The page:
Technosonics XVIII: DIY

Thursday, February 22 - 2018 to Saturday, February 24 - 2018

Technosonics XVIII - A Festival of New Music, Installation Art, and DIY Technology 

February 22-24

Computer controlled fabrication tools, conductive fabric, YouTube tutorials, micro-controllers, and DIY networks are bringing commercial production techniques to individuals. What possibilities do these tools afford musicians and composers? What sounds emerge in experimenting with these semi-automated modes of making? Technosonics XVIII will explore the space between amateur and professional, artist and engineer, punk and popstar, art and Art, lo and hi, public and university, commercial and cult, critical and collective. This year’s DIY-themed installment of the festival involves 3 days of talks, concerts and installations and features special guests Laetitia Sonami, Nicolas Collins and Sasha Leitman. All events are FREE and open to the public except the Saturday workshop which requires prior registration.


SASHA LEITMAN, Thursday, February 22, 5pm, Music Library
LAETITIA SONAMI, Friday, February 23, 3:30pm, 107 Old Cabell Hall

Friday, February 23 at 8:00pm in Old Cabell Hall
Saturday, February 24 at 5pm at the Southern Café and Music Hall

NICOLAS COLLINS, Saturday, Februrary 24th12pm in Wilson Maker Space (RSVP ONLY)




Sonic Windows – Sasha Leitman, UVA Music Library 

Sonic Windows are an immersive sound experience.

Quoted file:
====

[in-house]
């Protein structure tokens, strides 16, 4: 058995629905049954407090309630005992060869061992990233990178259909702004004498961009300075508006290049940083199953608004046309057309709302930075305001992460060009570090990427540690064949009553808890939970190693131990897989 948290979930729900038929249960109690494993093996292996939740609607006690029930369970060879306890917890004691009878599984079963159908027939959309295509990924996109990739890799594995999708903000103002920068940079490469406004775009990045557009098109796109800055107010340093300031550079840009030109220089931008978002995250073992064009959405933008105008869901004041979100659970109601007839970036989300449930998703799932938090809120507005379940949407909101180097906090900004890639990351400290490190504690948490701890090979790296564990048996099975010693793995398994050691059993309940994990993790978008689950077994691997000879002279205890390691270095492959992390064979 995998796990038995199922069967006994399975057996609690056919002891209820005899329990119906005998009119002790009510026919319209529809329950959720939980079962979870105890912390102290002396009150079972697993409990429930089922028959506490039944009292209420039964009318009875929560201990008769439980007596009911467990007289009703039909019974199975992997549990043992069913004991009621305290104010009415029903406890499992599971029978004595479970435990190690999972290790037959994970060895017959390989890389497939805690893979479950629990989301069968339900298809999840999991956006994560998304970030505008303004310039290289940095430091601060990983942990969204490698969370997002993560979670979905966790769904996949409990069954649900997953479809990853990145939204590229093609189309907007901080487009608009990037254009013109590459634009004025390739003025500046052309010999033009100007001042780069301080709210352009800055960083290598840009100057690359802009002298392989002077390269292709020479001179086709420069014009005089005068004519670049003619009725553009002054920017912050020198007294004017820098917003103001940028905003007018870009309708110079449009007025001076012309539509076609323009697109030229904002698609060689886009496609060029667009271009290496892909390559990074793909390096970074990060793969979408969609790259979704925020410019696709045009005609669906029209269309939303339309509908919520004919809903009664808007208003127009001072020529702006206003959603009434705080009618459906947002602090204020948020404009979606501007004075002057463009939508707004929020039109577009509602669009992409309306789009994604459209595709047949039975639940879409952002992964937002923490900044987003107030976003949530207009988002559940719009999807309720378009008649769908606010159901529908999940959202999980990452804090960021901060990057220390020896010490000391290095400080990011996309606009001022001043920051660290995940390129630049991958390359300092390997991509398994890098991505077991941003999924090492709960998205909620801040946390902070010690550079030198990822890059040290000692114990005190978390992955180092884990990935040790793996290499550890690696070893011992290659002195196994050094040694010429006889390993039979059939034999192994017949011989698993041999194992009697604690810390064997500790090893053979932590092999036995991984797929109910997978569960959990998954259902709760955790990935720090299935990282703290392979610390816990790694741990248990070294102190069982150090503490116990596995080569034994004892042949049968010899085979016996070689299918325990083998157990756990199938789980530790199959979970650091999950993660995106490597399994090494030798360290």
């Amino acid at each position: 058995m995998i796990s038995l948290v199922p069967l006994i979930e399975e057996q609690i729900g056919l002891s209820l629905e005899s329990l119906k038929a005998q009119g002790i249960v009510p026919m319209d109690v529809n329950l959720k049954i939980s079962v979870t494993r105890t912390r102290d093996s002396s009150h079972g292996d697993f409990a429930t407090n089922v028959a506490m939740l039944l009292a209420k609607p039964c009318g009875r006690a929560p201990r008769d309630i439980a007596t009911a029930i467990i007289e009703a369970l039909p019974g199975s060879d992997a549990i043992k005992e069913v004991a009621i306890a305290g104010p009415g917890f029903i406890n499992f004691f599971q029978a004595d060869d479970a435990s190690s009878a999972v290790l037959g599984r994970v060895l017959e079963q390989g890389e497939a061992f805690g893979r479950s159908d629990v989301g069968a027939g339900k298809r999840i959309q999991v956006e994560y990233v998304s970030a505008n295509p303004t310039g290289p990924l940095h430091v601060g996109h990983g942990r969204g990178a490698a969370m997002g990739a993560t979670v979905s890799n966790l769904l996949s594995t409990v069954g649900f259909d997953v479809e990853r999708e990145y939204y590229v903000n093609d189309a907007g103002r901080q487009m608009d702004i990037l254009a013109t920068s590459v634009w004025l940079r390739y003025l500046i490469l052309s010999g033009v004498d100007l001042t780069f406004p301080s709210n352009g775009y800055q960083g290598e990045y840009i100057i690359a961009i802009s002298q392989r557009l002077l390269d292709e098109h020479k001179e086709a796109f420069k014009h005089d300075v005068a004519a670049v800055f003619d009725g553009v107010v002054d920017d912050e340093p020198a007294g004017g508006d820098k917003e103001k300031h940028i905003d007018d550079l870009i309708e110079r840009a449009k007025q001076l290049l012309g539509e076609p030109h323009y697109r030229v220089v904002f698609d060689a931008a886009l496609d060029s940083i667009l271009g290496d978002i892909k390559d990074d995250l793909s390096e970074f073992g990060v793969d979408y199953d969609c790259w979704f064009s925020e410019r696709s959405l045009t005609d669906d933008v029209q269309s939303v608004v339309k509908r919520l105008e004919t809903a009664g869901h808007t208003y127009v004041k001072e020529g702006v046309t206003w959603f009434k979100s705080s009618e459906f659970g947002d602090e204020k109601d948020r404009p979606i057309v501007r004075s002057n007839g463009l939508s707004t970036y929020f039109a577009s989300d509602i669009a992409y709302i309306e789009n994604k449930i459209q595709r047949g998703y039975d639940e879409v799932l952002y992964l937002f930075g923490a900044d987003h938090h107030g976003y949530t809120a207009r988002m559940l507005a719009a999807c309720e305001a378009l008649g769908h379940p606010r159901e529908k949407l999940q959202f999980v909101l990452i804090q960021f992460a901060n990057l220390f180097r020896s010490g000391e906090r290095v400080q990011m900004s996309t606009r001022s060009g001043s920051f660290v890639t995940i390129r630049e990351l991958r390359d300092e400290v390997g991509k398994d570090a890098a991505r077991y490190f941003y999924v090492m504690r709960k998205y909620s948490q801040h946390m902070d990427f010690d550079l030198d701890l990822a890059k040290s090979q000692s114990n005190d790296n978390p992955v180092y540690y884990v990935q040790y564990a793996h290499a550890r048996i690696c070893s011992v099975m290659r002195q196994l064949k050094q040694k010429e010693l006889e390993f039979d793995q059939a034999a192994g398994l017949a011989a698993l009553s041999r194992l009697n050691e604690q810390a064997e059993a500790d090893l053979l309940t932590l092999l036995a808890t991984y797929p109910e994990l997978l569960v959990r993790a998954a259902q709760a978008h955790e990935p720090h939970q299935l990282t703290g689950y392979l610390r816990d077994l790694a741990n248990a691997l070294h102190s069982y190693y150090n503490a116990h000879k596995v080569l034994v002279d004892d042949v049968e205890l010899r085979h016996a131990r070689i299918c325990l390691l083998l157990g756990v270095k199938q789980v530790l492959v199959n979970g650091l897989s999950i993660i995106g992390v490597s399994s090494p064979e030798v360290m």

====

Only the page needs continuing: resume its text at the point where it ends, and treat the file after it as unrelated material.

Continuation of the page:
Because sound travels about 4.3 times as fast in water than it does in air, humans struggle to perceive the direction of sound underwater.  Thanks to the spaced, binaural recording technique Leitman has used, listeners are able to dive into a stereo image of the underwater world normally only available to marine mammals. 

The listening boxes are built from mahogany panels salvaged from a San Francisco Bay Area boat that sunk numerous times and was eventually demolished.  They are fashioned after the sailor’s ditty box – a small, personal wooden box that sailors were expected to keep in their berth or hammock.  It held a sailor’s everyday items, as well as their few treasured possessions.  


Quiver – Sasha Leitman, UVA Music Library 

Quiver is a metal sound sculpture that utilizes vibration transducers to explore material resonances and interdependent, nuanced control of sound.  Touch the metal and sound emerges.  Push on the metal to acoustically filter and shape the tones and resonances of each metal dome.